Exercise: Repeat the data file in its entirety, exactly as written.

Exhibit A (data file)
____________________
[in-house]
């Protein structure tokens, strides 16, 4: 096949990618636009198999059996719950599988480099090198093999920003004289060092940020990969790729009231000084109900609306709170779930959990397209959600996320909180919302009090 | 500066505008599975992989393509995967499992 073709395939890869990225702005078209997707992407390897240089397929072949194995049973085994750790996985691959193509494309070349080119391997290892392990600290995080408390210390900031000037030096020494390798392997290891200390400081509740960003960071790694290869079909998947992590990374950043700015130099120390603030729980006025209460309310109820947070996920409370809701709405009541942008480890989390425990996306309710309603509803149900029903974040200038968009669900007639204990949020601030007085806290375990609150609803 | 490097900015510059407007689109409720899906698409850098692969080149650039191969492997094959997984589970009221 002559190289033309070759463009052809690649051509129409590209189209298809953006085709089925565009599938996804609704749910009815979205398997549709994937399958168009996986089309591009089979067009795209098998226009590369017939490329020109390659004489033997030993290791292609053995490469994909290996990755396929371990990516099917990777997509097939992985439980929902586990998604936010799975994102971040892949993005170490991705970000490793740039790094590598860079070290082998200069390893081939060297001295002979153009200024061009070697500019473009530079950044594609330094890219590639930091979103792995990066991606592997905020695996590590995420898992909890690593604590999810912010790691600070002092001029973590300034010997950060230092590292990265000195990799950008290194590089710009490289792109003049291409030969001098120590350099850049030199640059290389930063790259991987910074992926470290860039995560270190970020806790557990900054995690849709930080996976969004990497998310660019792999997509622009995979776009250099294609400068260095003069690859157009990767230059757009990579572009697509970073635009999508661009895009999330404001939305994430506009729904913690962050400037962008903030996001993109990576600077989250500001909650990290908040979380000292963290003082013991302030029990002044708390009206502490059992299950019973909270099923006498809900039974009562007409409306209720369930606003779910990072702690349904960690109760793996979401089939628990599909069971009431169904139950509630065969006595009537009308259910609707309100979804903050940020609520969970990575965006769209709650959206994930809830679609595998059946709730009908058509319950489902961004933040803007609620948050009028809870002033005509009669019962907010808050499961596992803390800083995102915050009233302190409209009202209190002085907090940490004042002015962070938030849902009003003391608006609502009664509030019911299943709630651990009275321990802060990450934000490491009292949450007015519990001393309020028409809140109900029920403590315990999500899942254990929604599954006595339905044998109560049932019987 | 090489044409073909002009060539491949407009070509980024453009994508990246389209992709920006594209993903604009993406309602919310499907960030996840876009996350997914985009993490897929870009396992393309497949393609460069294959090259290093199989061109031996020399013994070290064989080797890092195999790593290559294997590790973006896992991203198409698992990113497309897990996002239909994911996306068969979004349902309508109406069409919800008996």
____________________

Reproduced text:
[in-house]
């Protein structure tokens, strides 16, 4: 096949990618636009198999059996719950599988480099090198093999920003004289060092940020990969790729009231000084109900609306709170779930959990397209959600996320909180919302009090 | 500066505008599975992989393509995967499992 073709395939890869990225702005078209997707992407390897240089397929072949194995049973085994750790996985691959193509494309070349080119391997290892392990600290995080408390210390900031000037030096020494390798392997290891200390400081509740960003960071790694290869079909998947992590990374950043700015130099120390603030729980006025209460309310109820947070996920409370809701709405009541942008480890989390425990996306309710309603509803149900029903974040200038968009669900007639204990949020601030007085806290375990609150609803 | 490097900015510059407007689109409720899906698409850098692969080149650039191969492997094959997984589970009221 002559190289033309070759463009052809690649051509129409590209189209298809953006085709089925565009599938996804609704749910009815979205398997549709994937399958168009996986089309591009089979067009795209098998226009590369017939490329020109390659004489033997030993290791292609053995490469994909290996990755396929371990990516099917990777997509097939992985439980929902586990998604936010799975994102971040892949993005170490991705970000490793740039790094590598860079070290082998200069390893081939060297001295002979153009200024061009070697500019473009530079950044594609330094890219590639930091979103792995990066991606592997905020695996590590995420898992909890690593604590999810912010790691600070002092001029973590300034010997950060230092590292990265000195990799950008290194590089710009490289792109003049291409030969001098120590350099850049030199640059290389930063790259991987910074992926470290860039995560270190970020806790557990900054995690849709930080996976969004990497998310660019792999997509622009995979776009250099294609400068260095003069690859157009990767230059757009990579572009697509970073635009999508661009895009999330404001939305994430506009729904913690962050400037962008903030996001993109990576600077989250500001909650990290908040979380000292963290003082013991302030029990002044708390009206502490059992299950019973909270099923006498809900039974009562007409409306209720369930606003779910990072702690349904960690109760793996979401089939628990599909069971009431169904139950509630065969006595009537009308259910609707309100979804903050940020609520969970990575965006769209709650959206994930809830679609595998059946709730009908058509319950489902961004933040803007609620948050009028809870002033005509009669019962907010808050499961596992803390800083995102915050009233302190409209009202209190002085907090940490004042002015962070938030849902009003003391608006609502009664509030019911299943709630651990009275321990802060990450934000490491009292949450007015519990001393309020028409809140109900029920403590315990999500899942254990929604599954006595339905044998109560049932019987 | 090489044409073909002009060539491949407009070509980024453009994508990246389209992709920006594209993903604009993406309602919310499907960030996840876009996350997914985009993490897929870009396992393309497949393609460069294959090259290093199989061109031996020399013994070290064989080797890092195999790593290559294997590790973006896992991203198409698992990113497309897990996002239909994911996306068969979004349902309508109406069409919800008996």